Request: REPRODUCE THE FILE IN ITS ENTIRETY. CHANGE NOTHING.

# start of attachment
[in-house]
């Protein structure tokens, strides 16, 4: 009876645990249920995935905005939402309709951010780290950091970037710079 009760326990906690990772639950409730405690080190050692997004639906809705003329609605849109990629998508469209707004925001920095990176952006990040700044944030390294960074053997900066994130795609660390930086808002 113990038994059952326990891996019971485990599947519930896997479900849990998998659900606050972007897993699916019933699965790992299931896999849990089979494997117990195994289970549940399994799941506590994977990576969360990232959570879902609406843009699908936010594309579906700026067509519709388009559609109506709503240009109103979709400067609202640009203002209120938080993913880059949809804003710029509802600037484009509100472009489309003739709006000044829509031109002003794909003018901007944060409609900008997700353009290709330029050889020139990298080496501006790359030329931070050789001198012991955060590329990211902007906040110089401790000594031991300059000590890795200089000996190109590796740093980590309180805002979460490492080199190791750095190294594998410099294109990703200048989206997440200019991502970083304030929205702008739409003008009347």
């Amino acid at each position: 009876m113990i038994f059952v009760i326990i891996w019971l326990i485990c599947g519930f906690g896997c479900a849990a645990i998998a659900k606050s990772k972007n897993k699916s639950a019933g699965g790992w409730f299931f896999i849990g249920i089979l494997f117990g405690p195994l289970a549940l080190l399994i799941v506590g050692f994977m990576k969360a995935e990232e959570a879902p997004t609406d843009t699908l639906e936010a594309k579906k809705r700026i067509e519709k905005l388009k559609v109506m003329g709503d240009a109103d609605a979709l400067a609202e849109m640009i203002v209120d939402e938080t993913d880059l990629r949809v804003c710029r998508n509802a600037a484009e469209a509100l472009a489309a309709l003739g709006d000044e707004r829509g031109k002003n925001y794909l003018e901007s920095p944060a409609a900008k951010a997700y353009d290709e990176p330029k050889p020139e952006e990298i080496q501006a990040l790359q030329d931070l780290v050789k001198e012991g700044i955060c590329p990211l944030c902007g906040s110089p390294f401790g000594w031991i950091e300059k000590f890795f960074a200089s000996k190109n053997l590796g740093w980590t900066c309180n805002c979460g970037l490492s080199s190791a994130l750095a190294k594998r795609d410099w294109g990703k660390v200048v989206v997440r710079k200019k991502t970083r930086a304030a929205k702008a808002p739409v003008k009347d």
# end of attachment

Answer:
[in-house]
């Protein structure tokens, strides 16, 4: 009876645990249920995935905005939402309709951010780290950091970037710079 009760326990906690990772639950409730405690080190050692997004639906809705003329609605849109990629998508469209707004925001920095990176952006990040700044944030390294960074053997900066994130795609660390930086808002 113990038994059952326990891996019971485990599947519930896997479900849990998998659900606050972007897993699916019933699965790992299931896999849990089979494997117990195994289970549940399994799941506590994977990576969360990232959570879902609406843009699908936010594309579906700026067509519709388009559609109506709503240009109103979709400067609202640009203002209120938080993913880059949809804003710029509802600037484009509100472009489309003739709006000044829509031109002003794909003018901007944060409609900008997700353009290709330029050889020139990298080496501006790359030329931070050789001198012991955060590329990211902007906040110089401790000594031991300059000590890795200089000996190109590796740093980590309180805002979460490492080199190791750095190294594998410099294109990703200048989206997440200019991502970083304030929205702008739409003008009347």
């Amino acid at each position: 009876m113990i038994f059952v009760i326990i891996w019971l326990i485990c599947g519930f906690g896997c479900a849990a645990i998998a659900k606050s990772k972007n897993k699916s639950a019933g699965g790992w409730f299931f896999i849990g249920i089979l494997f117990g405690p195994l289970a549940l080190l399994i799941v506590g050692f994977m990576k969360a995935e990232e959570a879902p997004t609406d843009t699908l639906e936010a594309k579906k809705r700026i067509e519709k905005l388009k559609v109506m003329g709503d240009a109103d609605a979709l400067a609202e849109m640009i203002v209120d939402e938080t993913d880059l990629r949809v804003c710029r998508n509802a600037a484009e469209a509100l472009a489309a309709l003739g709006d000044e707004r829509g031109k002003n925001y794909l003018e901007s920095p944060a409609a900008k951010a997700y353009d290709e990176p330029k050889p020139e952006e990298i080496q501006a990040l790359q030329d931070l780290v050789k001198e012991g700044i955060c590329p990211l944030c902007g906040s110089p390294f401790g000594w031991i950091e300059k000590f890795f960074a200089s000996k190109n053997l590796g740093w980590t900066c309180n805002c979460g970037l490492s080199s190791a994130l750095a190294k594998r795609d410099w294109g990703k660390v200048v989206v997440r710079k200019k991502t970083r930086a304030a929205k702008a808002p739409v003008k009347d």